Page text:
Virginia Woolf, the author focuses her attention on a number of scenes to bring home a central idea to her reader. Through her considerations of people, insects, and a variety of other elements Ms. Woolf considers the deeper meanings of life and the various meanings it might have for individuals and the collective of humanity. By a variety of essays that range from the death of a simple moth at a window to the complex writings of Horace Walpole, Virginia Woolf appears to contemplate the many ways in which life might make itself meaningful via death, perpetual pain, and creativity.
Virginia Woolf's interpretation of death as life's ultimate purpose in its simplest form is provided in "The Death of the Moth." The author describes a moth that flies "by day," which is caught at a window. She also describes night moths as somewhat pleasantly exciting a sense of darkness, which day-flying moths cannot. On the other hand, they are also not bright and cheerful like the butterflies more commonly found in day time. Hence, the moth caught at the window finds itself between two physical and mental worlds.
In the physical world, the moth is caught between the concrete window and the world outside. Its struggle to transfer from the one to the other proves exhausting. It leads to its ultimate death.
The tragedy of the moth, for the author, lies in the fact that it is unable to take part in the activities of life beyond the window, where the ploughs and birds, butterflies and trees all form a unity of the "clamor" that is life. Tragically, the moth is destined to exhaust its struggle to reach the outside and die.
At the end of the moth's life, the reader is left with the feeling that the creature is somewhat satisfied by being finally overpowered by death. The author implies a sense of justice and rightness in the death. After the moth's struggles, it is finally at peace.
With the simple image of the moth, the author provides the reader with an interpretive quality that relates to life itself. All life ends. In this cycle, satisfaction is to be found.
Another image of life, death and the satisfaction or lack thereof that might be find in these is "Old Mrs. Grey," where the author describes an old woman in perpetual pain. The image of the old, solitary woman is juxtaposed with images of life outside her doorway. Both her access and her barrier to any kind of happiness or indeed normalcy in life is controlled by the measurements of her front door, through which she can say the life going on outside.
The sorrow of Old Mrs. Grey's life is not only her physical pain, but also the removal of companionship. Her family, including her daughter, have all succumbed to death. Only her own body betrays her and clings to life despite the bafflement of medical professionals and despite the pain that racks her on a daily basis.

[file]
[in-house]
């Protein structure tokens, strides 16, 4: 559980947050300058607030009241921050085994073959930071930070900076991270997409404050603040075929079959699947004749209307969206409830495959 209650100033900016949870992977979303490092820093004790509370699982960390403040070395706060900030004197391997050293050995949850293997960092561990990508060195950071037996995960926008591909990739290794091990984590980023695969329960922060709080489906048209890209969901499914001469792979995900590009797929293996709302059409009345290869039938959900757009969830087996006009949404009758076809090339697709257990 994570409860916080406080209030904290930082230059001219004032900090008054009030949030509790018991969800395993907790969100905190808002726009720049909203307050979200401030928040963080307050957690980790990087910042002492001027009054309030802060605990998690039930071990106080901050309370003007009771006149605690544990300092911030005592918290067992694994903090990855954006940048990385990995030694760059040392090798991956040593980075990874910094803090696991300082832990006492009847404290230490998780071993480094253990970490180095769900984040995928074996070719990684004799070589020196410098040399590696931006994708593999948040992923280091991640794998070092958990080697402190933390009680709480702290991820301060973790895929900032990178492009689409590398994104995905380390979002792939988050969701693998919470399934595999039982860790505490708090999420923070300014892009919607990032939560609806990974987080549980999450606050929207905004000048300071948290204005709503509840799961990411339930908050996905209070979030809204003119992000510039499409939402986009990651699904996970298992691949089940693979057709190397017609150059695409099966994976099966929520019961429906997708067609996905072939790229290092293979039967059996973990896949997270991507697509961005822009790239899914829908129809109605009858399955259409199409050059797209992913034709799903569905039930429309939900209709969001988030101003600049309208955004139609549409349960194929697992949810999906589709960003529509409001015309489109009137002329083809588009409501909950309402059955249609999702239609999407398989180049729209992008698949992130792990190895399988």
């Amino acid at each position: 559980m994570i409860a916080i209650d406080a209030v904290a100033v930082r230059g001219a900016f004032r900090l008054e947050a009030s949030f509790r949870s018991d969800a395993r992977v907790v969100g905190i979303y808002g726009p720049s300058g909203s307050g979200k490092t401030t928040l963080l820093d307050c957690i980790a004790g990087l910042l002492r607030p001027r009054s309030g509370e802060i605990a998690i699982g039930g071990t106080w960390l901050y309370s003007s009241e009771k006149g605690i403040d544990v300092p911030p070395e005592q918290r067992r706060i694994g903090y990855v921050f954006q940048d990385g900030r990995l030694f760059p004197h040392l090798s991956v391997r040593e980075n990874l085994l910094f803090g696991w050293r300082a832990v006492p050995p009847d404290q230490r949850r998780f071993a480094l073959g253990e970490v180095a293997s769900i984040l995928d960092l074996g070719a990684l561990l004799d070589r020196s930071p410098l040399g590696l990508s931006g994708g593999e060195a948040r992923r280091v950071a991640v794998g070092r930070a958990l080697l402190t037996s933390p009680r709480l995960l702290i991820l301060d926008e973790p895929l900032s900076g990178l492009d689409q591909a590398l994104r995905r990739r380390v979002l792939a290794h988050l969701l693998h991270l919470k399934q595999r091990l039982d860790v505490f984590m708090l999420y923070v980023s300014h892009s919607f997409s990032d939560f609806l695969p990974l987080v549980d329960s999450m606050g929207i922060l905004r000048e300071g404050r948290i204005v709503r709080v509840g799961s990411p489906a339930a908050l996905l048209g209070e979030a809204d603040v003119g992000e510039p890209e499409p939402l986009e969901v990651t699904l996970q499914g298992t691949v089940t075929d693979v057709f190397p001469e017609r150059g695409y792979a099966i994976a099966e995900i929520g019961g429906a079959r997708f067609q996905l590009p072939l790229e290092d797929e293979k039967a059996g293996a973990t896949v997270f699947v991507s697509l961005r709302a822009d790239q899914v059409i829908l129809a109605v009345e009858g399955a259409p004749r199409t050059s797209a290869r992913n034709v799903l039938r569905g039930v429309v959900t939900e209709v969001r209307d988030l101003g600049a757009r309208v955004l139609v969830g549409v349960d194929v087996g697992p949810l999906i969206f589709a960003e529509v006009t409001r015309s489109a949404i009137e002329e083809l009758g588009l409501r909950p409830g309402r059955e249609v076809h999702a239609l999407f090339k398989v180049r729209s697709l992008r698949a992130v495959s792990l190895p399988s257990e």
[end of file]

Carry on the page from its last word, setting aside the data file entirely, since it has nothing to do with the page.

Through the image of Old Mrs. Grey, the author provides a symbol of life in its most unpleasant form. There is not even the reprieve of death. At the end of the essay, the author makes the interesting observation about how the observation of life as sacred, no matter how much pain is involved. Human beings are, in fact, almost obsessed with prolonging life. Hence, there is not reprieve for those like Mrs. Grey, who suffer perpetually like a living being pinned to a board. Despite the clear unfairness of this, there is nothing that she can do except wait for death while she suffers.
As symbolic of life and death, the author also mentions day and night, or light and darkness. For Mrs. Grey, for example, these distinctions of time feature in an endless perpetuation, where she constantly wishes for night when it is day and day when it is night. It is a constant wish for a future in which death may finally release her from pain.
In "Evening Over Sussex," on the other hand, the peace of darkness can be compared to the rest the living might find in death. The author compares this time of day to a grateful rest for Sussex as a dimmed lamp brings comfort to an old woman. The evening brings not only rest, but also hides the suffering and labor that are evident during the day. The author mentions examples like the "parades," "lodging houses," "bead shops," and "invalids," all representing the energy, suffering, and labor required to perpetuate life. Under the cover of darkness, life slows down and all that is evident is the perpetually peaceful landscape.